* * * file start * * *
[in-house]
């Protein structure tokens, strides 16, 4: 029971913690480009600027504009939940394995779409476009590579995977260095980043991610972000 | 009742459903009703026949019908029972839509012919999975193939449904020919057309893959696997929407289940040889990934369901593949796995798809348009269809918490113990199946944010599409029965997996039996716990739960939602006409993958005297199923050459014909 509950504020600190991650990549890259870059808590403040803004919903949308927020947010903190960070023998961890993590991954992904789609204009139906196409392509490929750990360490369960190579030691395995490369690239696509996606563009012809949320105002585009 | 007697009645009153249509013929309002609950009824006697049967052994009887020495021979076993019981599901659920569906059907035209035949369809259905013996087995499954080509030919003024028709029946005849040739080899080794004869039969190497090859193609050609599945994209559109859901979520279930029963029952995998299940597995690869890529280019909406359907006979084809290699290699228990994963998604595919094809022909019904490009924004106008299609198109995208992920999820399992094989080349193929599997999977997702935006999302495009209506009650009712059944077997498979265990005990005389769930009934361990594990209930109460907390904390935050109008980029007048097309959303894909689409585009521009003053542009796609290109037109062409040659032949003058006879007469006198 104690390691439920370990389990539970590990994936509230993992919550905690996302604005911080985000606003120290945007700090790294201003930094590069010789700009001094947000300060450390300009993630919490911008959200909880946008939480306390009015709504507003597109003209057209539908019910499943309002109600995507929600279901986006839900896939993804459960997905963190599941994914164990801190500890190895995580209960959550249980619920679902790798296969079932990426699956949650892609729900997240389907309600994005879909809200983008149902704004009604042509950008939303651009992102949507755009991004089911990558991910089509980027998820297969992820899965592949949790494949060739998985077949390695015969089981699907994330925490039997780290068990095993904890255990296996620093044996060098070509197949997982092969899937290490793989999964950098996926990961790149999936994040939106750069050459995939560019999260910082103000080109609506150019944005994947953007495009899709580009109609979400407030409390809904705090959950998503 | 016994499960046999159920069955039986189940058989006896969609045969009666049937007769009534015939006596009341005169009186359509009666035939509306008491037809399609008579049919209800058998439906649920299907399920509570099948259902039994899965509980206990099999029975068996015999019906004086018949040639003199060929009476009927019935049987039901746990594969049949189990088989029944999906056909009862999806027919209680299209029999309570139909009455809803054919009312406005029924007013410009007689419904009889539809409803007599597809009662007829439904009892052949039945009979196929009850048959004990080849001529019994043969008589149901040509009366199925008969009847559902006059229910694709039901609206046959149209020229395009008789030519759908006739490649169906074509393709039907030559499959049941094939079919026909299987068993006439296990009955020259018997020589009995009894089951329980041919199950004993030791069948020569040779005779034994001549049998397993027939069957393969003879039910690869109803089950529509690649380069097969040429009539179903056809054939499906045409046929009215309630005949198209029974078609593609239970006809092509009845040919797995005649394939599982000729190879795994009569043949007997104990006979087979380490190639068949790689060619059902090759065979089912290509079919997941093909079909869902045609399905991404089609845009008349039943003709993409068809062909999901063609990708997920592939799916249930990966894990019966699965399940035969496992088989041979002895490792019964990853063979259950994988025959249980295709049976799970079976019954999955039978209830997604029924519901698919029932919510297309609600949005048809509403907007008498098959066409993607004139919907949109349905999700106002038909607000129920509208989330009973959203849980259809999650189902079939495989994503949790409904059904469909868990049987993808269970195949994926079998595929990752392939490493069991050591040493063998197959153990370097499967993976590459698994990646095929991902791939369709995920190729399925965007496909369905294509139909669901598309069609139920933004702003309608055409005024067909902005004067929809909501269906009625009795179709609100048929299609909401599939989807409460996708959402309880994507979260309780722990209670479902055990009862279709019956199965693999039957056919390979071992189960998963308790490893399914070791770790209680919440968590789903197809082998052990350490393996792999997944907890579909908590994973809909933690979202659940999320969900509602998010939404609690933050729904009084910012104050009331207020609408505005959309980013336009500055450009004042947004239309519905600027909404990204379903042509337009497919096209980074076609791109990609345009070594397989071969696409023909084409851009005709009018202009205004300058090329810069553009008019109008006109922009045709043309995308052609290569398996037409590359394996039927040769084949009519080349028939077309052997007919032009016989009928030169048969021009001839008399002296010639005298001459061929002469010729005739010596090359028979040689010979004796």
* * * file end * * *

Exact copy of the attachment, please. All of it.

[in-house]
């Protein structure tokens, strides 16, 4: 029971913690480009600027504009939940394995779409476009590579995977260095980043991610972000 | 009742459903009703026949019908029972839509012919999975193939449904020919057309893959696997929407289940040889990934369901593949796995798809348009269809918490113990199946944010599409029965997996039996716990739960939602006409993958005297199923050459014909 509950504020600190991650990549890259870059808590403040803004919903949308927020947010903190960070023998961890993590991954992904789609204009139906196409392509490929750990360490369960190579030691395995490369690239696509996606563009012809949320105002585009 | 007697009645009153249509013929309002609950009824006697049967052994009887020495021979076993019981599901659920569906059907035209035949369809259905013996087995499954080509030919003024028709029946005849040739080899080794004869039969190497090859193609050609599945994209559109859901979520279930029963029952995998299940597995690869890529280019909406359907006979084809290699290699228990994963998604595919094809022909019904490009924004106008299609198109995208992920999820399992094989080349193929599997999977997702935006999302495009209506009650009712059944077997498979265990005990005389769930009934361990594990209930109460907390904390935050109008980029007048097309959303894909689409585009521009003053542009796609290109037109062409040659032949003058006879007469006198 104690390691439920370990389990539970590990994936509230993992919550905690996302604005911080985000606003120290945007700090790294201003930094590069010789700009001094947000300060450390300009993630919490911008959200909880946008939480306390009015709504507003597109003209057209539908019910499943309002109600995507929600279901986006839900896939993804459960997905963190599941994914164990801190500890190895995580209960959550249980619920679902790798296969079932990426699956949650892609729900997240389907309600994005879909809200983008149902704004009604042509950008939303651009992102949507755009991004089911990558991910089509980027998820297969992820899965592949949790494949060739998985077949390695015969089981699907994330925490039997780290068990095993904890255990296996620093044996060098070509197949997982092969899937290490793989999964950098996926990961790149999936994040939106750069050459995939560019999260910082103000080109609506150019944005994947953007495009899709580009109609979400407030409390809904705090959950998503 | 016994499960046999159920069955039986189940058989006896969609045969009666049937007769009534015939006596009341005169009186359509009666035939509306008491037809399609008579049919209800058998439906649920299907399920509570099948259902039994899965509980206990099999029975068996015999019906004086018949040639003199060929009476009927019935049987039901746990594969049949189990088989029944999906056909009862999806027919209680299209029999309570139909009455809803054919009312406005029924007013410009007689419904009889539809409803007599597809009662007829439904009892052949039945009979196929009850048959004990080849001529019994043969008589149901040509009366199925008969009847559902006059229910694709039901609206046959149209020229395009008789030519759908006739490649169906074509393709039907030559499959049941094939079919026909299987068993006439296990009955020259018997020589009995009894089951329980041919199950004993030791069948020569040779005779034994001549049998397993027939069957393969003879039910690869109803089950529509690649380069097969040429009539179903056809054939499906045409046929009215309630005949198209029974078609593609239970006809092509009845040919797995005649394939599982000729190879795994009569043949007997104990006979087979380490190639068949790689060619059902090759065979089912290509079919997941093909079909869902045609399905991404089609845009008349039943003709993409068809062909999901063609990708997920592939799916249930990966894990019966699965399940035969496992088989041979002895490792019964990853063979259950994988025959249980295709049976799970079976019954999955039978209830997604029924519901698919029932919510297309609600949005048809509403907007008498098959066409993607004139919907949109349905999700106002038909607000129920509208989330009973959203849980259809999650189902079939495989994503949790409904059904469909868990049987993808269970195949994926079998595929990752392939490493069991050591040493063998197959153990370097499967993976590459698994990646095929991902791939369709995920190729399925965007496909369905294509139909669901598309069609139920933004702003309608055409005024067909902005004067929809909501269906009625009795179709609100048929299609909401599939989807409460996708959402309880994507979260309780722990209670479902055990009862279709019956199965693999039957056919390979071992189960998963308790490893399914070791770790209680919440968590789903197809082998052990350490393996792999997944907890579909908590994973809909933690979202659940999320969900509602998010939404609690933050729904009084910012104050009331207020609408505005959309980013336009500055450009004042947004239309519905600027909404990204379903042509337009497919096209980074076609791109990609345009070594397989071969696409023909084409851009005709009018202009205004300058090329810069553009008019109008006109922009045709043309995308052609290569398996037409590359394996039927040769084949009519080349028939077309052997007919032009016989009928030169048969021009001839008399002296010639005298001459061929002469010729005739010596090359028979040689010979004796």